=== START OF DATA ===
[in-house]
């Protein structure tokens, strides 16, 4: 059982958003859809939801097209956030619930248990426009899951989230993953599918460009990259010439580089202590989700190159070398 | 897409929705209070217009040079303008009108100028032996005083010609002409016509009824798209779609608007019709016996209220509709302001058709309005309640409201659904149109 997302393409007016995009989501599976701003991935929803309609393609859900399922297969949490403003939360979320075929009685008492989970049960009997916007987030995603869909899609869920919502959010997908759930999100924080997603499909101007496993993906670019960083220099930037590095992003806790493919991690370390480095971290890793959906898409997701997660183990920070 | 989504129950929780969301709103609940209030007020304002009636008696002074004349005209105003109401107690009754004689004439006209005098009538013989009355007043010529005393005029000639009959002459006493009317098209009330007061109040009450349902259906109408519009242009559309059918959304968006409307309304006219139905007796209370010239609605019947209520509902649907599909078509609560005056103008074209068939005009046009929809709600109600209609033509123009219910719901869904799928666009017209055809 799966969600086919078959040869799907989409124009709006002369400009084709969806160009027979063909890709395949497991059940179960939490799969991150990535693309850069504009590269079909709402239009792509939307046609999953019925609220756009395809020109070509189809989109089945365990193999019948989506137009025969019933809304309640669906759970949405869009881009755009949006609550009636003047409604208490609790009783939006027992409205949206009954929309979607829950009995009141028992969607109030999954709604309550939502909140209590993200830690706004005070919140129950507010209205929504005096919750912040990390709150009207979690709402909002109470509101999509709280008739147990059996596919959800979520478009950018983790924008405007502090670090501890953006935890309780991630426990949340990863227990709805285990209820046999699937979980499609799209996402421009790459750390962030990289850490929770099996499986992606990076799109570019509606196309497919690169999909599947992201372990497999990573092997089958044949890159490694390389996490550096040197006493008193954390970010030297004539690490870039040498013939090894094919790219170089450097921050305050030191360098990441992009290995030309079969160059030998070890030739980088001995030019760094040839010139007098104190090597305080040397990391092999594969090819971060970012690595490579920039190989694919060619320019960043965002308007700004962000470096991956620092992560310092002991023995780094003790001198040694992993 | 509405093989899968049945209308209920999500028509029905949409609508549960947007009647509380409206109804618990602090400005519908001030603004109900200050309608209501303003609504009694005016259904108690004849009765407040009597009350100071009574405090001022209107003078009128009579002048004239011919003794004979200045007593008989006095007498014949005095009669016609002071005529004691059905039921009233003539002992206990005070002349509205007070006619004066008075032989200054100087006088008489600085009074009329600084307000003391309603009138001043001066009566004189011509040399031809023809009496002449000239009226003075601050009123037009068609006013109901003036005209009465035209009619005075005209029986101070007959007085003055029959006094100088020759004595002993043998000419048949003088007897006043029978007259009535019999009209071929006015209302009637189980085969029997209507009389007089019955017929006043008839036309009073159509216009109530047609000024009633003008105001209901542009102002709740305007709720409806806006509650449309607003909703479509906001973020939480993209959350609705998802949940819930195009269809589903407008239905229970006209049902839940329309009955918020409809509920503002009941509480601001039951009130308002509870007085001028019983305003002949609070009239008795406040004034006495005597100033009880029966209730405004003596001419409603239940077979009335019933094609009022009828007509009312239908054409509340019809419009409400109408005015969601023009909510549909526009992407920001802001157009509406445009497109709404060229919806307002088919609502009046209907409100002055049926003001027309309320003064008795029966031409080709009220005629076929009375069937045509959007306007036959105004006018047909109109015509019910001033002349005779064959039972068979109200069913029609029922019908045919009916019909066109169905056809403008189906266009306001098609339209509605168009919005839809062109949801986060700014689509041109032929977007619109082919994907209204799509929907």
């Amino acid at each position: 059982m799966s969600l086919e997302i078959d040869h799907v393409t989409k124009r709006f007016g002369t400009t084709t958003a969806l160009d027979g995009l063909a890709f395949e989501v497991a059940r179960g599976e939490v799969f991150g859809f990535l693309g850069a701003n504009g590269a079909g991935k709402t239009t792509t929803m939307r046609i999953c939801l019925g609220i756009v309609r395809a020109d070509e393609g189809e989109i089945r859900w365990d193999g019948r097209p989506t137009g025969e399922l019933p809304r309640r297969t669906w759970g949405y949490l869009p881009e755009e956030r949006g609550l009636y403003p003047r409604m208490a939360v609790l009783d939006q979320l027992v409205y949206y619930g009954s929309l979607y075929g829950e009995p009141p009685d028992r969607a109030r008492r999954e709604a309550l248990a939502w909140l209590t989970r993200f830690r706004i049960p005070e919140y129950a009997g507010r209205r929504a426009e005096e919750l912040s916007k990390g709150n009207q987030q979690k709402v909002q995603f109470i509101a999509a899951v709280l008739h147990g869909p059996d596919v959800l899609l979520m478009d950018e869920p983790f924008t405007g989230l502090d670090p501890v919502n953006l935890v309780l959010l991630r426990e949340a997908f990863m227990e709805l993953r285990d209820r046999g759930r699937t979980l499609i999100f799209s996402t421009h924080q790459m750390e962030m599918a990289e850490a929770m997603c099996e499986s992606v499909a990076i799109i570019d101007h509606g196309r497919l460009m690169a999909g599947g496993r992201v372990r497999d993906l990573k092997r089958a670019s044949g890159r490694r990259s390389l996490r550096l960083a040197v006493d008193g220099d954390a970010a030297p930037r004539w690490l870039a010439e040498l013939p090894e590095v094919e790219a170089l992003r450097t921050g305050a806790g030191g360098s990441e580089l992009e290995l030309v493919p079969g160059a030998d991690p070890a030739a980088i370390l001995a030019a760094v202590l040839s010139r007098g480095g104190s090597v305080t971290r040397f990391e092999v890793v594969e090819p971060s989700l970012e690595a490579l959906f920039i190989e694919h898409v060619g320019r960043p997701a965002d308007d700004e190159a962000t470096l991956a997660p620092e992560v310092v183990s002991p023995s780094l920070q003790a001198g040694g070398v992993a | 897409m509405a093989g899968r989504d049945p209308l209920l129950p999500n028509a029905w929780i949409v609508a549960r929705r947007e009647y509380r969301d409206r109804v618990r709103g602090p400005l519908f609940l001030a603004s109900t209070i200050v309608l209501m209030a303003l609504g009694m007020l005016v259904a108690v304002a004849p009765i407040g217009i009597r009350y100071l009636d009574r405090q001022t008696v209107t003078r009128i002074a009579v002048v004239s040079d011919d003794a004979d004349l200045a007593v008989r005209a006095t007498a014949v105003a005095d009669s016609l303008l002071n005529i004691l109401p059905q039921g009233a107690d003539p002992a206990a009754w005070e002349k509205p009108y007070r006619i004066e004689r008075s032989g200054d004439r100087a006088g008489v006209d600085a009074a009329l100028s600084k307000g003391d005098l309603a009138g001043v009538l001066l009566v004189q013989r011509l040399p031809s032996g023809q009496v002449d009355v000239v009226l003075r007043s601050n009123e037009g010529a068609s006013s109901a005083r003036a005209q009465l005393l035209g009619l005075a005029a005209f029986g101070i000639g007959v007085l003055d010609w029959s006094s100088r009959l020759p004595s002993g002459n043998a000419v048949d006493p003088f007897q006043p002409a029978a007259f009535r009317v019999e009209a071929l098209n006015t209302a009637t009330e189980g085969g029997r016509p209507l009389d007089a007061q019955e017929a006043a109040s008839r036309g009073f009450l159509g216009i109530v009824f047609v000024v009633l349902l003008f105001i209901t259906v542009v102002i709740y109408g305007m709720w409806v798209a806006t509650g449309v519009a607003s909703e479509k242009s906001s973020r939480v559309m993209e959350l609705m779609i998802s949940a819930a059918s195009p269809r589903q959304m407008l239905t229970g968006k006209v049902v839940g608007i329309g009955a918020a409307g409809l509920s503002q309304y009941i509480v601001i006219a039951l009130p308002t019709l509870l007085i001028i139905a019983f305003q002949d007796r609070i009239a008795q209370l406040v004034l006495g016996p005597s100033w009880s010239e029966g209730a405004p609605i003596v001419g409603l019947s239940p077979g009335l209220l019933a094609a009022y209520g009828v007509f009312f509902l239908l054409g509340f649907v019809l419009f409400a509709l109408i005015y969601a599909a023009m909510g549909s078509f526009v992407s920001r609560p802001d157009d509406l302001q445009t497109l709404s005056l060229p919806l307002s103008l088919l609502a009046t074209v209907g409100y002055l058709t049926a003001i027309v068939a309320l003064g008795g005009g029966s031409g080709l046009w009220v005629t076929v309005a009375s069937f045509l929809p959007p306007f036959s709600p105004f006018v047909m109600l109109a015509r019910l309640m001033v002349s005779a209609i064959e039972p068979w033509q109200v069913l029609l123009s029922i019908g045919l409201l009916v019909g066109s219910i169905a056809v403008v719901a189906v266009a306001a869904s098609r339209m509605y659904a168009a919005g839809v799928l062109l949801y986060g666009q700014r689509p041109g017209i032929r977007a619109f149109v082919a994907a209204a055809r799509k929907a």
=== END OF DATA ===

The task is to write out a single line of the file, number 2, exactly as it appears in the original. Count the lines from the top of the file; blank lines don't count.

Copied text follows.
């Protein structure tokens, strides 16, 4: 059982958003859809939801097209956030619930248990426009899951989230993953599918460009990259010439580089202590989700190159070398 | 897409929705209070217009040079303008009108100028032996005083010609002409016509009824798209779609608007019709016996209220509709302001058709309005309640409201659904149109 997302393409007016995009989501599976701003991935929803309609393609859900399922297969949490403003939360979320075929009685008492989970049960009997916007987030995603869909899609869920919502959010997908759930999100924080997603499909101007496993993906670019960083220099930037590095992003806790493919991690370390480095971290890793959906898409997701997660183990920070 | 989504129950929780969301709103609940209030007020304002009636008696002074004349005209105003109401107690009754004689004439006209005098009538013989009355007043010529005393005029000639009959002459006493009317098209009330007061109040009450349902259906109408519009242009559309059918959304968006409307309304006219139905007796209370010239609605019947209520509902649907599909078509609560005056103008074209068939005009046009929809709600109600209609033509123009219910719901869904799928666009017209055809 799966969600086919078959040869799907989409124009709006002369400009084709969806160009027979063909890709395949497991059940179960939490799969991150990535693309850069504009590269079909709402239009792509939307046609999953019925609220756009395809020109070509189809989109089945365990193999019948989506137009025969019933809304309640669906759970949405869009881009755009949006609550009636003047409604208490609790009783939006027992409205949206009954929309979607829950009995009141028992969607109030999954709604309550939502909140209590993200830690706004005070919140129950507010209205929504005096919750912040990390709150009207979690709402909002109470509101999509709280008739147990059996596919959800979520478009950018983790924008405007502090670090501890953006935890309780991630426990949340990863227990709805285990209820046999699937979980499609799209996402421009790459750390962030990289850490929770099996499986992606990076799109570019509606196309497919690169999909599947992201372990497999990573092997089958044949890159490694390389996490550096040197006493008193954390970010030297004539690490870039040498013939090894094919790219170089450097921050305050030191360098990441992009290995030309079969160059030998070890030739980088001995030019760094040839010139007098104190090597305080040397990391092999594969090819971060970012690595490579920039190989694919060619320019960043965002308007700004962000470096991956620092992560310092002991023995780094003790001198040694992993 | 509405093989899968049945209308209920999500028509029905949409609508549960947007009647509380409206109804618990602090400005519908001030603004109900200050309608209501303003609504009694005016259904108690004849009765407040009597009350100071009574405090001022209107003078009128009579002048004239011919003794004979200045007593008989006095007498014949005095009669016609002071005529004691059905039921009233003539002992206990005070002349509205007070006619004066008075032989200054100087006088008489600085009074009329600084307000003391309603009138001043001066009566004189011509040399031809023809009496002449000239009226003075601050009123037009068609006013109901003036005209009465035209009619005075005209029986101070007959007085003055029959006094100088020759004595002993043998000419048949003088007897006043029978007259009535019999009209071929006015209302009637189980085969029997209507009389007089019955017929006043008839036309009073159509216009109530047609000024009633003008105001209901542009102002709740305007709720409806806006509650449309607003909703479509906001973020939480993209959350609705998802949940819930195009269809589903407008239905229970006209049902839940329309009955918020409809509920503002009941509480601001039951009130308002509870007085001028019983305003002949609070009239008795406040004034006495005597100033009880029966209730405004003596001419409603239940077979009335019933094609009022009828007509009312239908054409509340019809419009409400109408005015969601023009909510549909526009992407920001802001157009509406445009497109709404060229919806307002088919609502009046209907409100002055049926003001027309309320003064008795029966031409080709009220005629076929009375069937045509959007306007036959105004006018047909109109015509019910001033002349005779064959039972068979109200069913029609029922019908045919009916019909066109169905056809403008189906266009306001098609339209509605168009919005839809062109949801986060700014689509041109032929977007619109082919994907209204799509929907």